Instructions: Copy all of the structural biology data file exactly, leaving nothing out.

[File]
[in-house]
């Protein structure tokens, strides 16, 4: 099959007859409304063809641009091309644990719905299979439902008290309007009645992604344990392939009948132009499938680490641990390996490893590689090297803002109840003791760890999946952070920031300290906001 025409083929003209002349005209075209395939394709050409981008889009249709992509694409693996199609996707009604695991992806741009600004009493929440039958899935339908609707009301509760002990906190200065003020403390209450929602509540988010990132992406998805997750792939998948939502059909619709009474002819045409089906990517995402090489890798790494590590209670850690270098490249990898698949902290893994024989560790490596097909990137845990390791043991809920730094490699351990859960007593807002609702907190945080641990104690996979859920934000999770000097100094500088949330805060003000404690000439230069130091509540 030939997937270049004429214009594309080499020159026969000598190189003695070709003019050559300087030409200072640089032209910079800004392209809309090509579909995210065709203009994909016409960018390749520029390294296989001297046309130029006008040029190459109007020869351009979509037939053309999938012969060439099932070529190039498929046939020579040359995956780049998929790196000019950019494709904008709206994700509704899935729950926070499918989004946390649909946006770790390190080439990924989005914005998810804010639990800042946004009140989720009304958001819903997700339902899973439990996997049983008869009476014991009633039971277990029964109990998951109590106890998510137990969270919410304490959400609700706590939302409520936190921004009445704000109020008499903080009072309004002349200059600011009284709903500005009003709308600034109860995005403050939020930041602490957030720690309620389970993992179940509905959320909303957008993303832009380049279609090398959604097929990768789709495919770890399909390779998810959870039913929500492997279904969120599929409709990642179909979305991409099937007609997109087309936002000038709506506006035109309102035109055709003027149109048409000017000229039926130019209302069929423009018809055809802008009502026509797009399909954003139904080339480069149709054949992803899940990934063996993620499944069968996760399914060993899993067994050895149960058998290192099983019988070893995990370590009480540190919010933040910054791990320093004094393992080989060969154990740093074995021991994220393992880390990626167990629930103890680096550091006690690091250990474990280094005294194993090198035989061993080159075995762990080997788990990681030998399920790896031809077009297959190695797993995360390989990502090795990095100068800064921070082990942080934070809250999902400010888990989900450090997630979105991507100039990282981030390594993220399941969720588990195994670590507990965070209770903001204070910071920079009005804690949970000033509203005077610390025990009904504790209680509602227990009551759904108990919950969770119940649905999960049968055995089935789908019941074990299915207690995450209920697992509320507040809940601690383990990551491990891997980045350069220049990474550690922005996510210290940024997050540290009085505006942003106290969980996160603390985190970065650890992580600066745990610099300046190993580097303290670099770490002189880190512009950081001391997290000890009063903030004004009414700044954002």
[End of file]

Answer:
[in-house]
């Protein structure tokens, strides 16, 4: 099959007859409304063809641009091309644990719905299979439902008290309007009645992604344990392939009948132009499938680490641990390996490893590689090297803002109840003791760890999946952070920031300290906001 025409083929003209002349005209075209395939394709050409981008889009249709992509694409693996199609996707009604695991992806741009600004009493929440039958899935339908609707009301509760002990906190200065003020403390209450929602509540988010990132992406998805997750792939998948939502059909619709009474002819045409089906990517995402090489890798790494590590209670850690270098490249990898698949902290893994024989560790490596097909990137845990390791043991809920730094490699351990859960007593807002609702907190945080641990104690996979859920934000999770000097100094500088949330805060003000404690000439230069130091509540 030939997937270049004429214009594309080499020159026969000598190189003695070709003019050559300087030409200072640089032209910079800004392209809309090509579909995210065709203009994909016409960018390749520029390294296989001297046309130029006008040029190459109007020869351009979509037939053309999938012969060439099932070529190039498929046939020579040359995956780049998929790196000019950019494709904008709206994700509704899935729950926070499918989004946390649909946006770790390190080439990924989005914005998810804010639990800042946004009140989720009304958001819903997700339902899973439990996997049983008869009476014991009633039971277990029964109990998951109590106890998510137990969270919410304490959400609700706590939302409520936190921004009445704000109020008499903080009072309004002349200059600011009284709903500005009003709308600034109860995005403050939020930041602490957030720690309620389970993992179940509905959320909303957008993303832009380049279609090398959604097929990768789709495919770890399909390779998810959870039913929500492997279904969120599929409709990642179909979305991409099937007609997109087309936002000038709506506006035109309102035109055709003027149109048409000017000229039926130019209302069929423009018809055809802008009502026509797009399909954003139904080339480069149709054949992803899940990934063996993620499944069968996760399914060993899993067994050895149960058998290192099983019988070893995990370590009480540190919010933040910054791990320093004094393992080989060969154990740093074995021991994220393992880390990626167990629930103890680096550091006690690091250990474990280094005294194993090198035989061993080159075995762990080997788990990681030998399920790896031809077009297959190695797993995360390989990502090795990095100068800064921070082990942080934070809250999902400010888990989900450090997630979105991507100039990282981030390594993220399941969720588990195994670590507990965070209770903001204070910071920079009005804690949970000033509203005077610390025990009904504790209680509602227990009551759904108990919950969770119940649905999960049968055995089935789908019941074990299915207690995450209920697992509320507040809940601690383990990551491990891997980045350069220049990474550690922005996510210290940024997050540290009085505006942003106290969980996160603390985190970065650890992580600066745990610099300046190993580097303290670099770490002189880190512009950081001391997290000890009063903030004004009414700044954002």